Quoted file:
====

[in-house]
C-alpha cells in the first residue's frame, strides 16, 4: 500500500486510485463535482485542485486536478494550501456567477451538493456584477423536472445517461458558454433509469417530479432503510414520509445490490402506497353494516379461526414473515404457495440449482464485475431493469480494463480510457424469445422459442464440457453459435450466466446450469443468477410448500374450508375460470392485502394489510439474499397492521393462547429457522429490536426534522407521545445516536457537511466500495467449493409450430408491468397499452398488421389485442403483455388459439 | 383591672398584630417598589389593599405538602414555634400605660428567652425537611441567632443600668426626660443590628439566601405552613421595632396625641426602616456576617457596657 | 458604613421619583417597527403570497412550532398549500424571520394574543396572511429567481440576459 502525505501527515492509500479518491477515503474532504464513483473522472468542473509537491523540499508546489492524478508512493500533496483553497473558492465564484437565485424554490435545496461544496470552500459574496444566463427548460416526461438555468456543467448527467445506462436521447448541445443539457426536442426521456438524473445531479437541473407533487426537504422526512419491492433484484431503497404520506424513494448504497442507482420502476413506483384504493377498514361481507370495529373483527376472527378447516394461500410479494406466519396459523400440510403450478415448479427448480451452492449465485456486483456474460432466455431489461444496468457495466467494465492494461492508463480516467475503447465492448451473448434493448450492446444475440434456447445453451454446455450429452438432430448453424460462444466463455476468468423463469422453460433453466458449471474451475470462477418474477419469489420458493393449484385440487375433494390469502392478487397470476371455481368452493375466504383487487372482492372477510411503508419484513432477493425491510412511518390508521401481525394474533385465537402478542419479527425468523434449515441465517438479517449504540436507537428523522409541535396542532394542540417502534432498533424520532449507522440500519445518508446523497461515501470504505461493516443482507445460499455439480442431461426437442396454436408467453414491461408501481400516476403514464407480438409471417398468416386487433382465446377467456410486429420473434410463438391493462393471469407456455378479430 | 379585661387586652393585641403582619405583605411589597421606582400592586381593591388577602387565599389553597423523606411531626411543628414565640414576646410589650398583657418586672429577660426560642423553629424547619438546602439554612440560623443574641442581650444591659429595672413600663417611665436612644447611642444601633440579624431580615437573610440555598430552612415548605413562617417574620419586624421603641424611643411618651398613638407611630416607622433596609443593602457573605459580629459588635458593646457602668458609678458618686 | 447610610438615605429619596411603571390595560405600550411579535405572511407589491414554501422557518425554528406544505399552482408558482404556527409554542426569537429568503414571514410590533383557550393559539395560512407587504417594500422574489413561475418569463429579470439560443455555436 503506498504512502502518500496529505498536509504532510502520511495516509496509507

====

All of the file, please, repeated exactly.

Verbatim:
[in-house]
C-alpha cells in the first residue's frame, strides 16, 4: 500500500486510485463535482485542485486536478494550501456567477451538493456584477423536472445517461458558454433509469417530479432503510414520509445490490402506497353494516379461526414473515404457495440449482464485475431493469480494463480510457424469445422459442464440457453459435450466466446450469443468477410448500374450508375460470392485502394489510439474499397492521393462547429457522429490536426534522407521545445516536457537511466500495467449493409450430408491468397499452398488421389485442403483455388459439 | 383591672398584630417598589389593599405538602414555634400605660428567652425537611441567632443600668426626660443590628439566601405552613421595632396625641426602616456576617457596657 | 458604613421619583417597527403570497412550532398549500424571520394574543396572511429567481440576459 502525505501527515492509500479518491477515503474532504464513483473522472468542473509537491523540499508546489492524478508512493500533496483553497473558492465564484437565485424554490435545496461544496470552500459574496444566463427548460416526461438555468456543467448527467445506462436521447448541445443539457426536442426521456438524473445531479437541473407533487426537504422526512419491492433484484431503497404520506424513494448504497442507482420502476413506483384504493377498514361481507370495529373483527376472527378447516394461500410479494406466519396459523400440510403450478415448479427448480451452492449465485456486483456474460432466455431489461444496468457495466467494465492494461492508463480516467475503447465492448451473448434493448450492446444475440434456447445453451454446455450429452438432430448453424460462444466463455476468468423463469422453460433453466458449471474451475470462477418474477419469489420458493393449484385440487375433494390469502392478487397470476371455481368452493375466504383487487372482492372477510411503508419484513432477493425491510412511518390508521401481525394474533385465537402478542419479527425468523434449515441465517438479517449504540436507537428523522409541535396542532394542540417502534432498533424520532449507522440500519445518508446523497461515501470504505461493516443482507445460499455439480442431461426437442396454436408467453414491461408501481400516476403514464407480438409471417398468416386487433382465446377467456410486429420473434410463438391493462393471469407456455378479430 | 379585661387586652393585641403582619405583605411589597421606582400592586381593591388577602387565599389553597423523606411531626411543628414565640414576646410589650398583657418586672429577660426560642423553629424547619438546602439554612440560623443574641442581650444591659429595672413600663417611665436612644447611642444601633440579624431580615437573610440555598430552612415548605413562617417574620419586624421603641424611643411618651398613638407611630416607622433596609443593602457573605459580629459588635458593646457602668458609678458618686 | 447610610438615605429619596411603571390595560405600550411579535405572511407589491414554501422557518425554528406544505399552482408558482404556527409554542426569537429568503414571514410590533383557550393559539395560512407587504417594500422574489413561475418569463429579470439560443455555436 503506498504512502502518500496529505498536509504532510502520511495516509496509507